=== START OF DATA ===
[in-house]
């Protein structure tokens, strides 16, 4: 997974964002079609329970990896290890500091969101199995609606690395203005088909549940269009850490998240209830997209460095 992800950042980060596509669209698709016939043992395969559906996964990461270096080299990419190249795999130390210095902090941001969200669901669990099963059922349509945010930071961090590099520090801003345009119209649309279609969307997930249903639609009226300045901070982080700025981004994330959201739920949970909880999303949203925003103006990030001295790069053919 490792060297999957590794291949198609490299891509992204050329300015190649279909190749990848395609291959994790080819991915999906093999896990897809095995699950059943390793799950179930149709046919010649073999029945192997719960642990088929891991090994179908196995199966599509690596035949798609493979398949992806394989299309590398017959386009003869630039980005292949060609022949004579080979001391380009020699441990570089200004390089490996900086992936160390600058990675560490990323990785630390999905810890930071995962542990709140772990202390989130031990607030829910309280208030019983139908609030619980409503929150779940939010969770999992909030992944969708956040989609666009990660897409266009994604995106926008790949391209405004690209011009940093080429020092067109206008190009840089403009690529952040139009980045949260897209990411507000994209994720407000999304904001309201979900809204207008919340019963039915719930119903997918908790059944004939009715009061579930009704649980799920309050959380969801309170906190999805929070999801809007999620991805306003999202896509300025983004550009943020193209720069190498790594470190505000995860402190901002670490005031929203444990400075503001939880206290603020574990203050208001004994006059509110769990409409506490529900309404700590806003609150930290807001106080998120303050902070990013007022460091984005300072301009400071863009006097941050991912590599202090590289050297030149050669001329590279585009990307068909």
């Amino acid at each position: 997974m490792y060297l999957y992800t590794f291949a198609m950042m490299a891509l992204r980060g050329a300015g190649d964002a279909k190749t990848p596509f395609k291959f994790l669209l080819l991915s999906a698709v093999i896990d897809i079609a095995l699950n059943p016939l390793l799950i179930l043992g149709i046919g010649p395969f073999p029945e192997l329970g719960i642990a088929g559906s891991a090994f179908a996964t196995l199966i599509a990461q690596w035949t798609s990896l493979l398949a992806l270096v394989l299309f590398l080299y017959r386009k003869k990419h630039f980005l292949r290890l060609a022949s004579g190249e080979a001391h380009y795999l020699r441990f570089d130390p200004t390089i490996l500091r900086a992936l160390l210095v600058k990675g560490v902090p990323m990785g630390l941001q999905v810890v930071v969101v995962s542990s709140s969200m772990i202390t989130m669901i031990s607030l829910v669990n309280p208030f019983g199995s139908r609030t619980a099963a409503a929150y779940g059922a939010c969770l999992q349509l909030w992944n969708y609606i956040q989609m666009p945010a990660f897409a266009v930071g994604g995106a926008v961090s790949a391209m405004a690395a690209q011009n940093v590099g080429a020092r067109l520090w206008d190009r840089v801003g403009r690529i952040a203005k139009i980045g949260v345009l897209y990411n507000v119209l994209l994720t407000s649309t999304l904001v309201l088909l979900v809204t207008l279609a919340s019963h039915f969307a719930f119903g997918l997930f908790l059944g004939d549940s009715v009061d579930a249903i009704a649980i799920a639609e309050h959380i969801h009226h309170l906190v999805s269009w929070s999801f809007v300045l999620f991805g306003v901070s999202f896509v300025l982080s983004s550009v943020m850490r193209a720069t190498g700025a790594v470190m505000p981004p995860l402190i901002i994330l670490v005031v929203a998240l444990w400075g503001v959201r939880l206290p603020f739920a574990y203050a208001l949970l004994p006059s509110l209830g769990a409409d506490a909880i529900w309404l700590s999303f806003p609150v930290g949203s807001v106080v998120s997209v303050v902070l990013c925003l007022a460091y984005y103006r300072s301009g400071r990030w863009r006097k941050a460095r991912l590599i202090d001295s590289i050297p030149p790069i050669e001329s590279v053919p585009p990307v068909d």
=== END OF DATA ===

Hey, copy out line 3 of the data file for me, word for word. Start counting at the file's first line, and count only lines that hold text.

């Amino acid at each position: 997974m490792y060297l999957y992800t590794f291949a198609m950042m490299a891509l992204r980060g050329a300015g190649d964002a279909k190749t990848p596509f395609k291959f994790l669209l080819l991915s999906a698709v093999i896990d897809i079609a095995l699950n059943p016939l390793l799950i179930l043992g149709i046919g010649p395969f073999p029945e192997l329970g719960i642990a088929g559906s891991a090994f179908a996964t196995l199966i599509a990461q690596w035949t798609s990896l493979l398949a992806l270096v394989l299309f590398l080299y017959r386009k003869k990419h630039f980005l292949r290890l060609a022949s004579g190249e080979a001391h380009y795999l020699r441990f570089d130390p200004t390089i490996l500091r900086a992936l160390l210095v600058k990675g560490v902090p990323m990785g630390l941001q999905v810890v930071v969101v995962s542990s709140s969200m772990i202390t989130m669901i031990s607030l829910v669990n309280p208030f019983g199995s139908r609030t619980a099963a409503a929150y779940g059922a939010c969770l999992q349509l909030w992944n969708y609606i956040q989609m666009p945010a990660f897409a266009v930071g994604g995106a926008v961090s790949a391209m405004a690395a690209q011009n940093v590099g080429a020092r067109l520090w206008d190009r840089v801003g403009r690529i952040a203005k139009i980045g949260v345009l897209y990411n507000v119209l994209l994720t407000s649309t999304l904001v309201l088909l979900v809204t207008l279609a919340s019963h039915f969307a719930f119903g997918l997930f908790l059944g004939d549940s009715v009061d579930a249903i009704a649980i799920a639609e309050h959380i969801h009226h309170l906190v999805s269009w929070s999801f809007v300045l999620f991805g306003v901070s999202f896509v300025l982080s983004s550009v943020m850490r193209a720069t190498g700025a790594v470190m505000p981004p995860l402190i901002i994330l670490v005031v929203a998240l444990w400075g503001v959201r939880l206290p603020f739920a574990y203050a208001l949970l004994p006059s509110l209830g769990a409409d506490a909880i529900w309404l700590s999303f806003p609150v930290g949203s807001v106080v998120s997209v303050v902070l990013c925003l007022a460091y984005y103006r300072s301009g400071r990030w863009r006097k941050a460095r991912l590599i202090d001295s590289i050297p030149p790069i050669e001329s590279v053919p585009p990307v068909d």